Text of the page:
The journeyfrom El Calafate to Torres del Paine was an overland one. We were amongst the first to be picked up by a shared bus at 5.30am, and by the time we had reached the outskirts of town, all the seats were taken. The total time taken for the whole journey was well over 6 hours, and this mainly through what is on the face of it monotonous Steppe, which in Argentina is dry and low scrub. Watching out for wildlife of any kind makes the journey seem a lot more agreeable. Even then, up until we stopped for a break after 3 hours, the main entertainment was from regular groups of Guanacos, which were to be a staple sight for the day, a Southern Crested Caracara, and an introduced European Brown Hare skipping across the main road. Just before said rest stop, a slightly lower flatter area was perceptibly greener, and the good numbers of Upland Geese also heralded the first Lesser Rheas of the trip. These were to become more common in small groups as the journey progressed, although none were seen within Torres del Paine. A single Grey Fox spiced up the sightings.
The slow and cumbersome border crossings in Argentina and then Chile were made somewhat easier by a single Magellanic Oystercatcher, with a group of 4 Andean Condors swooping in low looking for a meal. Once into the park proper, the routine was to stop off for regular photo breaks, which unearthed Black-necked Swan and small groups of Chiloe Wigeon. On the approach to the treat of a one hour actual walk in the park, we passed a small lake which contained a pair of White-tufted Grebes. The circular walk we did to the Salto Grande waterfall, which runs into Pehoe Lake, was a real treat. The group from the bus snaked its way along, cameras snapping constantly. Rufous-collared Sparrows were commonly seen and heard, with a rewarding Andean Condor overhead. The sound of rushing water heralded the presence of the waterfall with fast flowing water above. The optimistic query to the guide as to the potential of Torrent Duck was met with the disappointing “only seen 3-4 times a season here”. Yet only a minute later, I picked up a female feeding just above the falls. Result! And after only 2-3 dives, off she flew. An American Kestrel then circled overhead, and a very obliging male Austral Negreto fed next to the path.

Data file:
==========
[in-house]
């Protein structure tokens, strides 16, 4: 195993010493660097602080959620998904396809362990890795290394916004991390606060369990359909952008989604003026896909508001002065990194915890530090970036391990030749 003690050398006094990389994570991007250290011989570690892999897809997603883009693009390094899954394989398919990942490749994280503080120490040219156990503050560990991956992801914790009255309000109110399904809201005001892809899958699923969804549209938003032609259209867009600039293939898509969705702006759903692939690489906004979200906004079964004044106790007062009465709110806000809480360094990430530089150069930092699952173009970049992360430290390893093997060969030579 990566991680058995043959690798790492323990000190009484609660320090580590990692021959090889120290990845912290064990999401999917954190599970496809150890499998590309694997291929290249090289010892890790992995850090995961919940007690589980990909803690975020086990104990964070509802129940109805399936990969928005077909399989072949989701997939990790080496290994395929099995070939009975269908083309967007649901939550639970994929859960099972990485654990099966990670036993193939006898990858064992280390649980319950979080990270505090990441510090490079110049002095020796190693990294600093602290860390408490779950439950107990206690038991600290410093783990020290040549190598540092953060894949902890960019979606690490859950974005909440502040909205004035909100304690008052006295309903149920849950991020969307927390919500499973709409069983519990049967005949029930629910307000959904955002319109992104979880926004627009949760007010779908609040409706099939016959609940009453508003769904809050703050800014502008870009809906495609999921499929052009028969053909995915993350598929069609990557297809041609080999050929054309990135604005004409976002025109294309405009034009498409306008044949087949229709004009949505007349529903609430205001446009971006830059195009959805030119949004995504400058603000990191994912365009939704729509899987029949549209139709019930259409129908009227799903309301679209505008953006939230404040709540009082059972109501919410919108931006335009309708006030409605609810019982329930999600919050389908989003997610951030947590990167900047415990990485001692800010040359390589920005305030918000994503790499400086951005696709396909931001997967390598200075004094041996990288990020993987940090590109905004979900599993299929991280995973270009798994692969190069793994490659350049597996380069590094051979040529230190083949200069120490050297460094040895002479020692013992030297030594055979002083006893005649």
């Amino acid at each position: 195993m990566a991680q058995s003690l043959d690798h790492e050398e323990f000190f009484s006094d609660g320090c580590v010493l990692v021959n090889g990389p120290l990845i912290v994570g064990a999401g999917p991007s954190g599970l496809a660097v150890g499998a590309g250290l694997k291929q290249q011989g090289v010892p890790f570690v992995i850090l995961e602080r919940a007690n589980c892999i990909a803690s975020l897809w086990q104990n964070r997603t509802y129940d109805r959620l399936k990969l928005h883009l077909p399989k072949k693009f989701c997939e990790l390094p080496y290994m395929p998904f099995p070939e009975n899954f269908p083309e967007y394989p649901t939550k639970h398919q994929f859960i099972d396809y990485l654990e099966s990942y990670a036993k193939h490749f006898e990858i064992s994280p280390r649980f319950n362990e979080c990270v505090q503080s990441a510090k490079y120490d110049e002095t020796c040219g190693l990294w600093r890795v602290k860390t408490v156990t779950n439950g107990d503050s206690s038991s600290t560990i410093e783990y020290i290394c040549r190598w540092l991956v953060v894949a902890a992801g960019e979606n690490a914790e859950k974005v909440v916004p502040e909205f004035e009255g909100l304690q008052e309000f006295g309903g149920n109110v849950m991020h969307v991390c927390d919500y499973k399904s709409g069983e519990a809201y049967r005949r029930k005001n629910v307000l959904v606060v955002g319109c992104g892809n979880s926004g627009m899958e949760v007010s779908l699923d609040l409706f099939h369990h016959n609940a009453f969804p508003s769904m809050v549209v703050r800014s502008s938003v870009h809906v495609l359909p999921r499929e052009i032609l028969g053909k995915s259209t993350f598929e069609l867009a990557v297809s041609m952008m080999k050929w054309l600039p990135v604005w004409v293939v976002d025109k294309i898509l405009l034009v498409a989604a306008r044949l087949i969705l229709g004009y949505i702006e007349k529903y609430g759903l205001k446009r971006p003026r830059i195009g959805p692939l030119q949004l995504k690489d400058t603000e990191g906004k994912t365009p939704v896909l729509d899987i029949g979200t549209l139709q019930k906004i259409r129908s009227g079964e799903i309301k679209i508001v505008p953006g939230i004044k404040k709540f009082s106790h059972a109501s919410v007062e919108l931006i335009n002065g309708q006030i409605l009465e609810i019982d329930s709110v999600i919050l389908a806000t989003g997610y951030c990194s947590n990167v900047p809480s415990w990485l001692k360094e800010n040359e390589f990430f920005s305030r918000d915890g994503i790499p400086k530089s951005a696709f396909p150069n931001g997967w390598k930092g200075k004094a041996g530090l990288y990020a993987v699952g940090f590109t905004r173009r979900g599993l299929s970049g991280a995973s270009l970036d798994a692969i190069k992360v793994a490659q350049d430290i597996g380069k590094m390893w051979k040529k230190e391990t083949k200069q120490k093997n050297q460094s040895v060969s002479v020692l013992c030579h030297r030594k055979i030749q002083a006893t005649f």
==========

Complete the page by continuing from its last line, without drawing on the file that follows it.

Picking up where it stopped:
It was now 2.45pm and finally time for lunch, which was to be at the Explora Hotel on Pehoe Lake. As soon as we reached the lake, a Great Grebe was seen fishing next to the shore. Then a lunchtime treat – a Flying Steamer Duck (and male Upland Goose) was feeding just outside of the restaurant windows, with the peaks of Torres del Paine as a backdrop.
Then it was finally time to retrace steps to our accommodation at the Los Torres Hotel, close to our original entry gate (Laguna Amarga). While waiting for the courtesy bus, a Black-chested Buzzard Eagle flew by. The grounds and surrounds of the hotel looked to have plenty of potential. Apart from the common Rufous-collared Sparrows and Chilean Swallows early hits were Chimango Caracara, Black-faced Ibis and Southern Lapwing. A short walk before a welcome beer found a couple of Patagonian Sierra Finches, with curtain closing Andean Condor overhead and Buff-winged Cinclodes in front of our room.